Since the late 1960s, over the timespan of forty-one years, Kinjō Akio has traveled to mainland China and to Taiwan for more than one hundred-twenty-five times to explore the roots of Okinawa karate (8). As one of the results of this research, he wrote the aforementioned “Karate Denshin-roku.” The names of Okinawan karate kata are summarized in the chapter “Kata meishō no gengo kō” (Report on my investigation into kata designations)(9).
A total of twenty-four Okinawa karate kata are discussed in this chapter, namely:
- 11 kata of Naha-te-lineage: 1. Sanchin, 2. Tenshō, 3. Saifa, 4. Seisan, 5. Seipai, 6. Shisōchin, 7. Sanseiru, 8. Seiinchin, 9. Kururunfa, 10. Sūpārinpē, 11. Pechūrin,
- 8 kata of Shuri-te-lineage: Shuri Sanchin, 2. Naihanchi, 3. Shuri Seisan, 4. Passai, 5. Nīsēshī, 6. Ūsēshī, 7. Hakutsuru, 8. Kūsankū.
- 5 kata of Tomari-te-lineage: 1. Wanshū, 2. Wankan, 3. Rōhai, 4. Chintē, and 5. Chintō
In his “Report on my investigation into kata designations,” Kinjō Akio pointed out that the Fuzhou dialect and the Southern Min (Fujian) dialect of the Fujian language had a profound effect on the pronunciation of the names of Okinawa karate kata (which set the direction for future research on elucidating the kata names of Okinawa karate). However, Kinjō Akio investigated the pronunciation of the names of Okinawan karate kata in China via an interpreter, and it is not always possible to obtain the accurate pronunciation through an interpreter. In fact, Kinjō Akio said that he had a bitter experience with the issue of interpreting. (10) In order to find out how much the Fujian language affected the pronunciation of the names of Okinawan karate kata, it is necessary to compare the pronunciations of each kata once.
The following are Okinawan karate kata names (including weapons names) arranged in a list and with romanized Japanese letters.
Looking at the above list, kata names of Okinawa karate are clearly characterized by the fact that the pronunciation is closer to the Southern Min (Fujian) dialect or the Fuzhou dialect of the Fujian language, rather than to Chinese standard language. In addition, “Sanchin,” “Sēsan,” and “Nēpai” are still used as kata names in Fujian kenpō.
However, in order to identify the origin of the kata names of Okinawa Karate, and to determine the variety of kenpō the kata is from, it is not enough to consider the pronunciation of the kata name alone, but you also have to look at the movements of the kata.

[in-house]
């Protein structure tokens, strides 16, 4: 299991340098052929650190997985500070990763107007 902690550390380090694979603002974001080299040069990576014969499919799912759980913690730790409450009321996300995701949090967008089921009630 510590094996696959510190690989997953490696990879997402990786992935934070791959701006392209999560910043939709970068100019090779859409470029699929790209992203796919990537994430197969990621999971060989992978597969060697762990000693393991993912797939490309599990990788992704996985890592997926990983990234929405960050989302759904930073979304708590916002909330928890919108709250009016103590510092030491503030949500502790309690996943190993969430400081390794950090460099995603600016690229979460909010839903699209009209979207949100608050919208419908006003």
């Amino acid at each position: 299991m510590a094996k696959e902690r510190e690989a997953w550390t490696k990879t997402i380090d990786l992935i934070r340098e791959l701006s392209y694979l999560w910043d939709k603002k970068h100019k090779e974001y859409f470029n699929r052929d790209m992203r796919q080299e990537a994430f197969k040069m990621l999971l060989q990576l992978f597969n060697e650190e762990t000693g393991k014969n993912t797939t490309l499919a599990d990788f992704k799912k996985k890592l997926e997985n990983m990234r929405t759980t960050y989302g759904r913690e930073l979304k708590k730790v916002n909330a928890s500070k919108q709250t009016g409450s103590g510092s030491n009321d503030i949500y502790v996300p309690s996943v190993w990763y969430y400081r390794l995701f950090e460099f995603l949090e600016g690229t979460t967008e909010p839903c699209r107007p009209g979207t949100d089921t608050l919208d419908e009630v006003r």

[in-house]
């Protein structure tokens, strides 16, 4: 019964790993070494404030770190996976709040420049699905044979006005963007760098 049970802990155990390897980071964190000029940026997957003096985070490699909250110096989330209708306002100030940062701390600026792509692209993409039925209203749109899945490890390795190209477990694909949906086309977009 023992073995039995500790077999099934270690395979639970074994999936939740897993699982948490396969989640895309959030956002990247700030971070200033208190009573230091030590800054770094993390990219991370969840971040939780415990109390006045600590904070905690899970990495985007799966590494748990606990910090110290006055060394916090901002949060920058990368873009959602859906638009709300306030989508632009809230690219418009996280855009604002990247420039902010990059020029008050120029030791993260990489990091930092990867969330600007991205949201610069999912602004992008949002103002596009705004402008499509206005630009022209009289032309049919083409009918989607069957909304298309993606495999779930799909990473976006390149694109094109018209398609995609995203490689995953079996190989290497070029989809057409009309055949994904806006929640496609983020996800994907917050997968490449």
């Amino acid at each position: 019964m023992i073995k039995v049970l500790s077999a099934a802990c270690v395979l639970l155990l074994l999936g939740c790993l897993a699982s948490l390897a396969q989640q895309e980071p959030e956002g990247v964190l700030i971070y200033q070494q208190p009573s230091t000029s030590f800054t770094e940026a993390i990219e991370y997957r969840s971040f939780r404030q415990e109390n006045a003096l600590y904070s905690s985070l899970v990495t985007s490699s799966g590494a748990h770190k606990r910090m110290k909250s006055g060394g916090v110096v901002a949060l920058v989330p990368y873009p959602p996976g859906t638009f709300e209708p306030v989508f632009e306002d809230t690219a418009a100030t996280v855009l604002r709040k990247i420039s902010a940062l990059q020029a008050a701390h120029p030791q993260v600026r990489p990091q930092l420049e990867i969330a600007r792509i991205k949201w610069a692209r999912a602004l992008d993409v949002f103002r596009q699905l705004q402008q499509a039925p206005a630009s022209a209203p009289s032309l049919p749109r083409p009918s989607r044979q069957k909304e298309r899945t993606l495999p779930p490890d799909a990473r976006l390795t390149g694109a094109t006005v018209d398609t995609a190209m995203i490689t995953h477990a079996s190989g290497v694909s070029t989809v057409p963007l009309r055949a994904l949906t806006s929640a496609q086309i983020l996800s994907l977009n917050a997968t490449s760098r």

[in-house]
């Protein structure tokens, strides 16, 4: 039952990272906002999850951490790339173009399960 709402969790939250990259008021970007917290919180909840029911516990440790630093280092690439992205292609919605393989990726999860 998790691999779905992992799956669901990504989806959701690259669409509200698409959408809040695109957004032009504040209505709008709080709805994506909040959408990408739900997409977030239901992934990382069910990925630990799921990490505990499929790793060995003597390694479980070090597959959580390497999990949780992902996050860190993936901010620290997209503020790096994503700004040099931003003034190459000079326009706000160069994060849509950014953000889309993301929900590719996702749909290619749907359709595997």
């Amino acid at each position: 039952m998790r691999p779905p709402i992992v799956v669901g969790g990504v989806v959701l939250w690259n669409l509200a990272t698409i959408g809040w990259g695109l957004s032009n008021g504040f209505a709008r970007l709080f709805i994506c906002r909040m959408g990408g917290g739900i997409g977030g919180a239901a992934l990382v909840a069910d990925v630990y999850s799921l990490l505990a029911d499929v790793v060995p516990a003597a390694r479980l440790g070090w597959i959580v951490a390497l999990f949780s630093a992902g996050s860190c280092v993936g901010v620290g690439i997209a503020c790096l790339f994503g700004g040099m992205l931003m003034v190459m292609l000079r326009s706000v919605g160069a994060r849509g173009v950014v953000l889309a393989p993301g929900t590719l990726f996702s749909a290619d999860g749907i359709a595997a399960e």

Therefore, next I would like to consider each kata of Okinawa karate, both in terms of pronunciation of its name and its movement.
1. About “Passai”
(Due to space limitations, this paper will only deal with the kata called “Passai.” Figures “a” are from the “Karate-dō Taikan” (11), figures “b” are from this video, and figures “c” are from the “Okinawa Karate Kobudō Jiten (Encyclopedia of Okinawa Karate Kobudō, 2008).
The kata “Passai” is considered to be one of the traditional kata of the Shōrin-ryū-lineage (including Kobayashi-ryū, Matsubayashi-ryū, and Shōrinji-ryū). At present, there are also designations such as “Tomari Passai,” “Matsumura Passai,” and “Itosu Passai,” which are relatively similar. For example, in the first movement (figure a1 and b1), there is a block (uke) while stepping into the cross-legged-stance (kosa-dachi), but there is a difference whether or not the block is supported by the other hand. The second movement (figure a2, b2) has the “yama (mountain) shape” posture, but differs in whether the right foot or the left foot is being forward. In addition, similar techniques are included, such as “chūdan yoko-uke” (mid-level horizontal reception), “kagite-uke” (hook-hand block), “morote-age-uke” (both-handed rising block), and “morote uchi-komi” (both-handed strike). The kanji notation of the kata name uses characters such as “抜砦” and “抜塞.”
The name of “Passai” can be found in an article in “Ryūkyū Kyōiku” on the “The Haraguni Incident” (12) that occurred on 1896-02-27 (1896-01-15 according to the old lunar calendar). In addition, 1938, Chibana Chōshin (1885-1969) stated, “There are two types of Passai, the one from the Matsumura school and the one from the Itosu school. From among these two, I would like to explain here the kata of the Matsumura school. I was taught this kata by Mr. Tawada. The Passai handed down by my former teacher, Itosu Sensei, I devote at another occasion.” (13) From that it is already clear that different kinds of Passai existed already in the 1930s.